Tradiciones: Raices

Sabroseanse (lick your chops)

Edible history: Traditional Hispanic foods

By Roberto Valdez
Posted 10/1/19

Indian and Hispanic farmers who migrated into north-central New Mexico long ago obtained their nutrition from foods prepared in many special and unique ways.

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Tradiciones: Raices

Sabroseanse (lick your chops)

Edible history: Traditional Hispanic foods


Indian and Hispanic farmers who migrated into north-central New Mexico long ago obtained their nutrition from foods prepared in many special and unique ways. They had their own set of practices, unusual and sometimes endemic foods and elaborate social rituals to accompany food preparation and consumption.

Spanish settlers in New Mexico brought sheep, goats, cattle and other Old World food sources into the Río Grande Valley, while the Native Americans here had centuries earlier learned how to cultivate a variety of foods originally from central Mexico, such as maize (corn) beans, and calabasa (squash). By 1601 wheat (trigo), peas (alverjón), radishes (rabanitos), garbanzo beans and other “Castilian vegetables” were reported to being doing well at San Gabriel, the first Spanish settlement of New Mexico. From the Mexican Indians came tomatoes and chile, from the Middle East came the apricot (albarcoque) and plums (ciruela), while from the tropical Old World came melons.

¡La Matanza!

People were more communal in the past, and this is reflected the matanza — the killing and cooking of a pig. I recall in my youth how the marrana (hog) waited patiently in its sty before my uncle carefully shot it in the forehead. My grandmother showed him how to stab it inside the front leg to let its blood drain. At many matanzas, the anus was bunged with a corncob and boiling water was poured over the carcass to make it easier to separate the skin from the body. A large curved knife was then used to peel the skin off, and pieces of skin were fried to make cueritos. These could be added to beans to improve their flavor. Parts such as the belly with rind were fried into crunchy, meaty chicharrones. Sausages called morcillas were made using the animal’s blood, with intestines serving as the stuffing tubes.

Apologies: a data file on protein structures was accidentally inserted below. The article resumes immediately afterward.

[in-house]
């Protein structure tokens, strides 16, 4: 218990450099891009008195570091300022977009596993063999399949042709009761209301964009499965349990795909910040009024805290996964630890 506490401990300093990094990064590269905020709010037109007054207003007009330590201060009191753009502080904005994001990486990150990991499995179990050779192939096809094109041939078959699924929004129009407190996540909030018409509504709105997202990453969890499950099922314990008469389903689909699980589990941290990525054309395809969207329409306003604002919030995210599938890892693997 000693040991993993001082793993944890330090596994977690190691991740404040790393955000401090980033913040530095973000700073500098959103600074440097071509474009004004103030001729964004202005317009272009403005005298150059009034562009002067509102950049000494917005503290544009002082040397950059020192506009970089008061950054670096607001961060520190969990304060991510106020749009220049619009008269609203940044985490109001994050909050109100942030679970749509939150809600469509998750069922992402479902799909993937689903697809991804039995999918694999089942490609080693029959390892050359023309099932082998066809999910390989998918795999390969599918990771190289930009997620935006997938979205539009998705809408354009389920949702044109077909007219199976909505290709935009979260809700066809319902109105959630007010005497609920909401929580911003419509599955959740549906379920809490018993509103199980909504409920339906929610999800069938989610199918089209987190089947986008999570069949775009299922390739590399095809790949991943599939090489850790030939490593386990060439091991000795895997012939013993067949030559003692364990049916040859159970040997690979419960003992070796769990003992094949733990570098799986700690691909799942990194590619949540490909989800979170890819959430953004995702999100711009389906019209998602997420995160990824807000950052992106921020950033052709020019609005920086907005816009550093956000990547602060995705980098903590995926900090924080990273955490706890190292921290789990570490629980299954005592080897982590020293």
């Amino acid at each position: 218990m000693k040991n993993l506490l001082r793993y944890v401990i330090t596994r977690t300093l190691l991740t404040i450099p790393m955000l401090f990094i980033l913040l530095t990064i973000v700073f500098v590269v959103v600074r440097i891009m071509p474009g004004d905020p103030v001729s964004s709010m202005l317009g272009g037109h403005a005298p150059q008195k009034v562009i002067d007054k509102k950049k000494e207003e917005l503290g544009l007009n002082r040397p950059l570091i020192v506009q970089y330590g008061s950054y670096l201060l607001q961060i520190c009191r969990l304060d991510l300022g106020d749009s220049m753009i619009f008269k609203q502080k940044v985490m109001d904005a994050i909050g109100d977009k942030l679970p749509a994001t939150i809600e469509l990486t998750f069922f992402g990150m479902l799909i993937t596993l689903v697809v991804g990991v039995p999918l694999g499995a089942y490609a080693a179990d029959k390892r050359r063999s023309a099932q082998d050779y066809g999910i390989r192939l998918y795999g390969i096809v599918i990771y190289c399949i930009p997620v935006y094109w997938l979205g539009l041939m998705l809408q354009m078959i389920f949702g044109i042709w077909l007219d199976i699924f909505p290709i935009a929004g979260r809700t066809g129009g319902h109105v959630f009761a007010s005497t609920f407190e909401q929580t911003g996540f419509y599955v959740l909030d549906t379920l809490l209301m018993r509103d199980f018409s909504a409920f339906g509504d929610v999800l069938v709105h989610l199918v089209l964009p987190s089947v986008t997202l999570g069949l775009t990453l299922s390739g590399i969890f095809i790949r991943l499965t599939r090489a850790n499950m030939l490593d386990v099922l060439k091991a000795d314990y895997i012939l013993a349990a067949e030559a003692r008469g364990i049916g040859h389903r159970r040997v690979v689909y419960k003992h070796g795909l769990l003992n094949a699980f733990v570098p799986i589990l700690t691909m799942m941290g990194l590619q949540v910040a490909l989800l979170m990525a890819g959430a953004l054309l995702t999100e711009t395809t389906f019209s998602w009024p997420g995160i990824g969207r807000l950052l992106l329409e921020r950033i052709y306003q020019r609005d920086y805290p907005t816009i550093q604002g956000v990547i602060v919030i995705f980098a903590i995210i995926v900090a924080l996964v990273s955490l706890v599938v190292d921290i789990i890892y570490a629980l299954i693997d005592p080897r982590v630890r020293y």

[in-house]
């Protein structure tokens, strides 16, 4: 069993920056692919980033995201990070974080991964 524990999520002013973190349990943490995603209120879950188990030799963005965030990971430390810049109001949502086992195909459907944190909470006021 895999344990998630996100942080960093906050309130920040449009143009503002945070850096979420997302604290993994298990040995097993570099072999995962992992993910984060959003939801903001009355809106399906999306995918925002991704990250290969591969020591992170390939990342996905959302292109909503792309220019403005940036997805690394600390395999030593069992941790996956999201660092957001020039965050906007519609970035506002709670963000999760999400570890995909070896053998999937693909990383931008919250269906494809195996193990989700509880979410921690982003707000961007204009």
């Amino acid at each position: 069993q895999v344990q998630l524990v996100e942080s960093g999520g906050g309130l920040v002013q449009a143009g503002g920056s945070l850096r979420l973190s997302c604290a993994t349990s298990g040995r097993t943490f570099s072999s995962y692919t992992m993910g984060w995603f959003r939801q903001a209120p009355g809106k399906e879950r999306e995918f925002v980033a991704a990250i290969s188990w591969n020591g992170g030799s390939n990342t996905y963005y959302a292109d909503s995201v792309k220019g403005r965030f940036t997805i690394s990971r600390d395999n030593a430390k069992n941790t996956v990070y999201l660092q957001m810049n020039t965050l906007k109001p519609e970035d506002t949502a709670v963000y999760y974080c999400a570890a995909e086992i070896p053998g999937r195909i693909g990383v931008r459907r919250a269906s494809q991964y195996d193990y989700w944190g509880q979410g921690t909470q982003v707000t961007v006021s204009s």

Bison, panza y costillas

Liver, brains and hearts were considered delicacies by many, as were other body parts, such as cow tongue. Roasted calf, goat or sheep heads yielded shredded meat and could be further processed to make a head cheese, referred to as queso. Bowls of menudo (tripe) and panza (stomach) with red chile were dished out.

Bison hunts by the Hispano people took place after the fall harvest in caravan trips to the southeastern plains. Young men lanced bison, and crews of carniceros (butchers) followed, hanging slices on the frames of carretas (wooden carts) to make carne seca (jerked meat), which could be salted and peppered with chile to make cecina enchilada. The tongue (lengua) was peeled of its skin and soaked in brine for shipment.

Meat stored moist for long-term use was kept in winter cold rooms. My mother never recalled having special cuts as one gets today from a butcher. The traditional way was merely to cut a piece off and dice it to add to a stew or beans. Special treats included mutton ribs (costillas) and chicken (carne de gallina). The latter was valued for eggs. Its meat was reserved for special occasions, such as a feast day.

Drying food

Drying food was an important practice. Chiles were tied in plump clusters called ristras. Bundles of cleaned garlic (ajo) were hung and dried to prevent mold. Tube squash was cut into rueditas (little wheels); pumpkin was cut into strips (tasajos). Apricots and plums were pitted, laid out and flipped often. These were rehydrated and baked into thin rectangular pies (pasteles). To preserve corn’s sweetness, ears were harvested green and piled into a bell-shaped horno moruno, fired beforehand. The doors were sealed, and overnight the slow-roasted corn cooked, creating chicos, a favorite eaten with beans throughout the winter.


Compared with Mexico, New Mexico has only a few types of peppers, with the most favored type being chile largo. Peppers were dried, pitted (despipitado), oven roasted, crushed into flakes (producing chile caribe) or ground into a powder (chile en polvo). Thickened with roux (guisado), chile became salsa de chile colorado, a red sauce that can be its own dish when served with beef. Green chile was roasted, peeled and dried to a shrivel for later use (chile verde seco).